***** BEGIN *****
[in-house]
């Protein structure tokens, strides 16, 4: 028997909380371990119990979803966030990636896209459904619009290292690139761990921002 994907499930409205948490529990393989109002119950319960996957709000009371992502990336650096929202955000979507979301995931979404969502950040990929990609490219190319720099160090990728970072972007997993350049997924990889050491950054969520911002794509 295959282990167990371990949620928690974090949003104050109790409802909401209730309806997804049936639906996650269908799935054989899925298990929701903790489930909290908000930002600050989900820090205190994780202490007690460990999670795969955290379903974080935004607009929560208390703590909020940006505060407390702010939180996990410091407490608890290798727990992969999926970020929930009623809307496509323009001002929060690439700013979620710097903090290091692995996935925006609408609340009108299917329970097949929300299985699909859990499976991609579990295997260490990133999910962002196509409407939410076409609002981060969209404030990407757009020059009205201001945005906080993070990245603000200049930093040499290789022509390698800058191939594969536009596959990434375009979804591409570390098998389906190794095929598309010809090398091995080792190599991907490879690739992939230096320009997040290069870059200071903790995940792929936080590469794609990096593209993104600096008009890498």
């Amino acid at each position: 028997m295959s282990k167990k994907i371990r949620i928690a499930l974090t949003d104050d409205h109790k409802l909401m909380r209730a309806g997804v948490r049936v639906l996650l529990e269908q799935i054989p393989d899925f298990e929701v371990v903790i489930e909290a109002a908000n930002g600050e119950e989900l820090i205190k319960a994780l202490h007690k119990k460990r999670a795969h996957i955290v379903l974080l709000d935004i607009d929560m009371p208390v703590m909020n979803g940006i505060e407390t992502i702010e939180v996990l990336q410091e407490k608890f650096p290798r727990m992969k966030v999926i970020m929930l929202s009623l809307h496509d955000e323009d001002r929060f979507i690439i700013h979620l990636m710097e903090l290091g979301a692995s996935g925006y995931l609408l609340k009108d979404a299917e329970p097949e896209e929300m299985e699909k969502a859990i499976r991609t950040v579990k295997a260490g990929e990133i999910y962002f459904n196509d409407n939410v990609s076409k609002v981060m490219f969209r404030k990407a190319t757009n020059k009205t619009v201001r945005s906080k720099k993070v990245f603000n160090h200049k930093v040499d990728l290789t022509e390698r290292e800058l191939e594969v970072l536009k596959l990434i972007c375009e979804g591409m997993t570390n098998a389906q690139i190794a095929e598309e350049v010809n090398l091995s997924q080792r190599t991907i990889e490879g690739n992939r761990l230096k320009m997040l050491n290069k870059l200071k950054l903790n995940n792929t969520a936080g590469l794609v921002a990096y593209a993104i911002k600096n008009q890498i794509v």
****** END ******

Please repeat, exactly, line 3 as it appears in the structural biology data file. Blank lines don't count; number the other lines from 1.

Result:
């Amino acid at each position: 028997m295959s282990k167990k994907i371990r949620i928690a499930l974090t949003d104050d409205h109790k409802l909401m909380r209730a309806g997804v948490r049936v639906l996650l529990e269908q799935i054989p393989d899925f298990e929701v371990v903790i489930e909290a109002a908000n930002g600050e119950e989900l820090i205190k319960a994780l202490h007690k119990k460990r999670a795969h996957i955290v379903l974080l709000d935004i607009d929560m009371p208390v703590m909020n979803g940006i505060e407390t992502i702010e939180v996990l990336q410091e407490k608890f650096p290798r727990m992969k966030v999926i970020m929930l929202s009623l809307h496509d955000e323009d001002r929060f979507i690439i700013h979620l990636m710097e903090l290091g979301a692995s996935g925006y995931l609408l609340k009108d979404a299917e329970p097949e896209e929300m299985e699909k969502a859990i499976r991609t950040v579990k295997a260490g990929e990133i999910y962002f459904n196509d409407n939410v990609s076409k609002v981060m490219f969209r404030k990407a190319t757009n020059k009205t619009v201001r945005s906080k720099k993070v990245f603000n160090h200049k930093v040499d990728l290789t022509e390698r290292e800058l191939e594969v970072l536009k596959l990434i972007c375009e979804g591409m997993t570390n098998a389906q690139i190794a095929e598309e350049v010809n090398l091995s997924q080792r190599t991907i990889e490879g690739n992939r761990l230096k320009m997040l050491n290069k870059l200071k950054l903790n995940n792929t969520a936080g590469l794609v921002a990096y593209a993104i911002k600096n008009q890498i794509v």